The Road to Hell (a visit from my ghost)

It is now December in many places… Time for cold and cold dead Ghosts, and Vampires. I believe this was one of the first mentions of The Ghost – otherwise known as Nigel. Enjoy and stay warm, of course unless you’re a Vampire.

Vampire Maman

The storm outside has calmed down for a while so I went outside to see if any trees had come down or other damage.

The ghost was out back pacing in the field. I kept my eye on him, not wanting him to see me but at the same time wanting to flip him off. I could feel my upper lip involuntarily twitching as I tried not to show my fangs.

He suddenly turned and glared at me, then looked away.

Something was bothering him. A ghost bothered? I guess. I can’t figure out the strange black suited bastard who materializes in and out of my life with insults and jabs.

“What is wrong with you?” I asked the apparition.

He slowly turned my way and with icy eyes and a cold steady voice said “The road to Hell is paved with good intentions and lined with family members cheering…

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Musings on Home, Teens and Vampires

A cold rain is coming down through the damp air. My home is surrounded by painters.

Contrary to public urban myths Vampires do not all live in Addams family style homes with the worst of Victorian architecture. I refuse to be a Shadow Creeper. Please, give me a break.

My home is going from a nasty peeling gray putty color to a nice friendly blue. Fifty shades of gray might be ok for bad mommy-porn but not for my house. It was starting to look like a haunted house (or worse the Amityville Horror House or the House on Haunted Hill.) Now it looks kind of like Bear’s home in Bear in the Big Blue House. My readers with teens might remember Bear, Tutter and the Otters. Anyway, my farmhouse style home is no longer looking haunted. It doesn’t mean I’m immune to ghosts but at least I’m not looking like I’m trying to attract them.

Bear's Big Blue House

Bear’s Big Blue House

Small Vampire children loved Luna, the moon in the show. And Shadow. I believe Shadow was Irish. She sounded Irish to me. I’m just musing and walking down memory lane. I love teens, but sometimes I miss having little bitty ones in the house.

All Vampire children love Luna and Bear.

All Vampire children love Luna and Bear.

From my breakfast nook office (where I choose to camp out today) I can see lemon trees and red leaves on deciduous trees.  Modern life. Modern Vampires.

High School is going good this year. Complaints are minor. The kids are smart. There seems to be a somewhat larger and more diverse circle of young Vampires at school.

Character.tutter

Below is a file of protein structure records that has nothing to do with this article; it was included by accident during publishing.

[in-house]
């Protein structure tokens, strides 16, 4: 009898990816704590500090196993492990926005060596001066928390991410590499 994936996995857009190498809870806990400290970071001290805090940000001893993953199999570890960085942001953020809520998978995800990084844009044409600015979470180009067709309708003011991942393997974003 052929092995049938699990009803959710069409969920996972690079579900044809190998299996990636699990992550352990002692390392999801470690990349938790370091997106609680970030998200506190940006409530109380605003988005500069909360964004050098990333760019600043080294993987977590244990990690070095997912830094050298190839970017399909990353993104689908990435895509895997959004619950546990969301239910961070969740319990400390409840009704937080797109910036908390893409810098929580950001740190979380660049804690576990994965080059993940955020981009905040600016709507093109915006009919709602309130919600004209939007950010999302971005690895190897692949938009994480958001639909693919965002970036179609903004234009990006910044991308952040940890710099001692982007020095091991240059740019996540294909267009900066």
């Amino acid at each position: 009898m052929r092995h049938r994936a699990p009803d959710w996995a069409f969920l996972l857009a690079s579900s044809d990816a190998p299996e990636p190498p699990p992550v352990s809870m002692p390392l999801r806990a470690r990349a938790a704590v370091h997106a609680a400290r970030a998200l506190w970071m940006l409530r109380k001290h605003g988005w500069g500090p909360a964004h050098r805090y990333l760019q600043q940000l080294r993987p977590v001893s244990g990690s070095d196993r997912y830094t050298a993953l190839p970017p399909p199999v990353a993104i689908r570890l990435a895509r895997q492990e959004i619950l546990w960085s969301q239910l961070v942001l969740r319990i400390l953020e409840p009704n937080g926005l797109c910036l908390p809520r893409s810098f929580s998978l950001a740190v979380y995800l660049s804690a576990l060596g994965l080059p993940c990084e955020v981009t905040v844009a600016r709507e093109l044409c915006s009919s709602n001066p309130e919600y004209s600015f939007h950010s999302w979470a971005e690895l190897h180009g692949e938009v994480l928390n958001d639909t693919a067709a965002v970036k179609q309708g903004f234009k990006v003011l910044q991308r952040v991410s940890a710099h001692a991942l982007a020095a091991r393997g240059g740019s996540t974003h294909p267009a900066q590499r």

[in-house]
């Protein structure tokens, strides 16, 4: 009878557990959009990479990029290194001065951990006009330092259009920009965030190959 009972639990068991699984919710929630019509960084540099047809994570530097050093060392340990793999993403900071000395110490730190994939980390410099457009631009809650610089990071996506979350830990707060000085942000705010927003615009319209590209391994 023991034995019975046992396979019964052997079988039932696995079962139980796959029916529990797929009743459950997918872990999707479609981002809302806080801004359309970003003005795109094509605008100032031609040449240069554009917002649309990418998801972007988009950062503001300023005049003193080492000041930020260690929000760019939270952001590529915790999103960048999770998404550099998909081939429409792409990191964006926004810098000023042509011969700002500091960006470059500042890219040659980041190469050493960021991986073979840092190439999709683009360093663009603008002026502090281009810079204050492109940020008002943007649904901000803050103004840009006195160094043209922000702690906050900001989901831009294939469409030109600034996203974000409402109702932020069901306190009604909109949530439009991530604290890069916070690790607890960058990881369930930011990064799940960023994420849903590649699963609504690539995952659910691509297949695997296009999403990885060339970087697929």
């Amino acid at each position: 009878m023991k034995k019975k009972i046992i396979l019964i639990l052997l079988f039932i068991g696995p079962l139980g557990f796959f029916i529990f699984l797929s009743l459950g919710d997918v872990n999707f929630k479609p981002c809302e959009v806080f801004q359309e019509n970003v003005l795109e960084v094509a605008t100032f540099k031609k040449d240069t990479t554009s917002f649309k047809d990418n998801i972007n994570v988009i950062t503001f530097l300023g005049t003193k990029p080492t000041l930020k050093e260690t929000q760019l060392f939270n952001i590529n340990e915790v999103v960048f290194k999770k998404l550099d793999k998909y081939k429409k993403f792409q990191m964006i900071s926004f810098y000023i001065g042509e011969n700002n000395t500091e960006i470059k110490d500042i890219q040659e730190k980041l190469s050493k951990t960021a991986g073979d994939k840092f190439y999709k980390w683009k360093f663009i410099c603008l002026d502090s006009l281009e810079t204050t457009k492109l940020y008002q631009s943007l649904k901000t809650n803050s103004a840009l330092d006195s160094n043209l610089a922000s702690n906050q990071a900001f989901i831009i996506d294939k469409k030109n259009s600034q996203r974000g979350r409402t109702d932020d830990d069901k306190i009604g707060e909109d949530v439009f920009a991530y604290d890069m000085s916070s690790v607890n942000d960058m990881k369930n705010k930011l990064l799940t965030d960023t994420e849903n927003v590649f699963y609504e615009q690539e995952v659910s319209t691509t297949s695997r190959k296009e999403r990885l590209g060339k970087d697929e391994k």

Tutter likes everyone, even when he feels confused.

Clara and her friends are always laughing about something. They’re popular with their teachers and fellow classmates, always well liked, but not considered among the upper echelons of “popular kids.” It works better for them that way.

My husband Teddy was worried about one of her friends. The boy wears pale makeup and eyeliner. His hair is bleached white. He wears tight black everything. He rarely talks.

“He’ll grow up to be a Shadow Creeper,” says Teddy. “I don’t want people to think you’re as strange as he is.”

Clara answers her father. “Everybody likes him. Except for the cakey foundation nobody thinks he is that different.”

“Does he like boys or girls?”

“I don’t know. I don’t think he knows. Does it matter?”

“I don’t care. He just seems confused,” said Teddy.

“They’re just teens. He’ll find himself. And no, he won’t become a Creeper. Clara won’t let that happen,” I said.

“He’d never be a Shadow Creeper,” said Clara.

“I hope not,” said Teddy.

“He won’t,” I said.

We’ve had a lot of conversations like this. We’ll have it again in a year, in five years, in fifty years.

Thanks goodness we don’t know any kids who are unfortunate enough to be Shadow Creepers. Those are the Vampires who live under houses, in musty crypts, in the dark and in the past. They’re out of touch and, well, just creepy and awkward. They tend to smell of dust and death. They’re disgusting. We don’t associate with them. Sorry, I accept just about everyone, but I do draw the line with some things.

When you have teens around a lot of different issues come up. You just have to let them explore their options. You have to explore those options with them and discuss consequences, be those good or bad. But you also have to sometimes stand back and not be quick to judge.

It is like when you have a toddler. You have to be like bear and gently guide your blue mouse and otters into not doing stupid stuff. And you have to let them know you’re proud of them for doing smart stuff. Most of all you have to appreciate them for being who they are.

Oh look, the snow is falling. I love this blogging season!

~ Juliette aka Vampire Maman

 

 

 

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You Wait At My Door

You wait at my door,

Your bite still fresh,

Your cries

Your pleading